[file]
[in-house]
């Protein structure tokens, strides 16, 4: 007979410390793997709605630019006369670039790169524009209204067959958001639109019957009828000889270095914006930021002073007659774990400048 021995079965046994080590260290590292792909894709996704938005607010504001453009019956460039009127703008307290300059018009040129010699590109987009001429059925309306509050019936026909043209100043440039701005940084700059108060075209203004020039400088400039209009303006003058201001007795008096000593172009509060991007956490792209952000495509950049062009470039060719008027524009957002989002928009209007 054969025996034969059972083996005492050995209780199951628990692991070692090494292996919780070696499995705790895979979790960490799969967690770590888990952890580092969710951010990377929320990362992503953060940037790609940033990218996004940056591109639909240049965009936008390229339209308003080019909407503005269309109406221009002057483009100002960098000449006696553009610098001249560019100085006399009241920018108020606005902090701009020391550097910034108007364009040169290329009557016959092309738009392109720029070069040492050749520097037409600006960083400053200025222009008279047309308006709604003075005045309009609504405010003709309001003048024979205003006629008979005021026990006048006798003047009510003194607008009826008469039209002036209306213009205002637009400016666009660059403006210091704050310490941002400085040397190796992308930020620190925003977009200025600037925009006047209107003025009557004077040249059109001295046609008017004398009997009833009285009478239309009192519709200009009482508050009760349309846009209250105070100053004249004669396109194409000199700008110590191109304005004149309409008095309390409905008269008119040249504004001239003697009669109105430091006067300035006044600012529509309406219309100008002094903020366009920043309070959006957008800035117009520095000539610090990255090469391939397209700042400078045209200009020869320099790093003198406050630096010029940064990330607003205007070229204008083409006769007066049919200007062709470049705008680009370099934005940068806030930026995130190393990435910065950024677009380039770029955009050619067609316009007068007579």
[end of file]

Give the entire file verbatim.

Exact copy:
[in-house]
């Protein structure tokens, strides 16, 4: 007979410390793997709605630019006369670039790169524009209204067959958001639109019957009828000889270095914006930021002073007659774990400048 021995079965046994080590260290590292792909894709996704938005607010504001453009019956460039009127703008307290300059018009040129010699590109987009001429059925309306509050019936026909043209100043440039701005940084700059108060075209203004020039400088400039209009303006003058201001007795008096000593172009509060991007956490792209952000495509950049062009470039060719008027524009957002989002928009209007 054969025996034969059972083996005492050995209780199951628990692991070692090494292996919780070696499995705790895979979790960490799969967690770590888990952890580092969710951010990377929320990362992503953060940037790609940033990218996004940056591109639909240049965009936008390229339209308003080019909407503005269309109406221009002057483009100002960098000449006696553009610098001249560019100085006399009241920018108020606005902090701009020391550097910034108007364009040169290329009557016959092309738009392109720029070069040492050749520097037409600006960083400053200025222009008279047309308006709604003075005045309009609504405010003709309001003048024979205003006629008979005021026990006048006798003047009510003194607008009826008469039209002036209306213009205002637009400016666009660059403006210091704050310490941002400085040397190796992308930020620190925003977009200025600037925009006047209107003025009557004077040249059109001295046609008017004398009997009833009285009478239309009192519709200009009482508050009760349309846009209250105070100053004249004669396109194409000199700008110590191109304005004149309409008095309390409905008269008119040249504004001239003697009669109105430091006067300035006044600012529509309406219309100008002094903020366009920043309070959006957008800035117009520095000539610090990255090469391939397209700042400078045209200009020869320099790093003198406050630096010029940064990330607003205007070229204008083409006769007066049919200007062709470049705008680009370099934005940068806030930026995130190393990435910065950024677009380039770029955009050619067609316009007068007579």